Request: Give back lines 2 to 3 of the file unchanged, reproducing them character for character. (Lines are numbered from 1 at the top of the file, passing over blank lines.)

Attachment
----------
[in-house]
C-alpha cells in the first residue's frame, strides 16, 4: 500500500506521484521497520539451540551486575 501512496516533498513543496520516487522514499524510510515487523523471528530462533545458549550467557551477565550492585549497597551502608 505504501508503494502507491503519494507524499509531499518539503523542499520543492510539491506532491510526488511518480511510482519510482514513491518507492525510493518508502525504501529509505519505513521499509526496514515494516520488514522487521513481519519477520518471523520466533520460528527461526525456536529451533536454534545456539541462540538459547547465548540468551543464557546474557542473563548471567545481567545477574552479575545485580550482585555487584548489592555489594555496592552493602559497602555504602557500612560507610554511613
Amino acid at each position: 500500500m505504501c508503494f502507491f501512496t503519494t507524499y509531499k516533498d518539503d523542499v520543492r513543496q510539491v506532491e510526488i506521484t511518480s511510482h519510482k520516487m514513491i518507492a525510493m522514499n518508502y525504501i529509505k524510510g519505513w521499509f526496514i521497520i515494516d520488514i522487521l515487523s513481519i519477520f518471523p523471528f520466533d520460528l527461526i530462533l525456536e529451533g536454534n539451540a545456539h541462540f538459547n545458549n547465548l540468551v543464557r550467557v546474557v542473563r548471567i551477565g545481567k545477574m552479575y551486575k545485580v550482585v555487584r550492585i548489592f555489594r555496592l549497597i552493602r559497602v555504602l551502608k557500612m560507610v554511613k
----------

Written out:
C-alpha cells in the first residue's frame, strides 16, 4: 500500500506521484521497520539451540551486575 501512496516533498513543496520516487522514499524510510515487523523471528530462533545458549550467557551477565550492585549497597551502608 505504501508503494502507491503519494507524499509531499518539503523542499520543492510539491506532491510526488511518480511510482519510482514513491518507492525510493518508502525504501529509505519505513521499509526496514515494516520488514522487521513481519519477520518471523520466533520460528527461526525456536529451533536454534545456539541462540538459547547465548540468551543464557546474557542473563548471567545481567545477574552479575545485580550482585555487584548489592555489594555496592552493602559497602555504602557500612560507610554511613
Amino acid at each position: 500500500m505504501c508503494f502507491f501512496t503519494t507524499y509531499k516533498d518539503d523542499v520543492r513543496q510539491v506532491e510526488i506521484t511518480s511510482h519510482k520516487m514513491i518507492a525510493m522514499n518508502y525504501i529509505k524510510g519505513w521499509f526496514i521497520i515494516d520488514i522487521l515487523s513481519i519477520f518471523p523471528f520466533d520460528l527461526i530462533l525456536e529451533g536454534n539451540a545456539h541462540f538459547n545458549n547465548l540468551v543464557r550467557v546474557v542473563r548471567i551477565g545481567k545477574m552479575y551486575k545485580v550482585v555487584r550492585i548489592f555489594r555496592l549497597i552493602r559497602v555504602l551502608k557500612m560507610v554511613k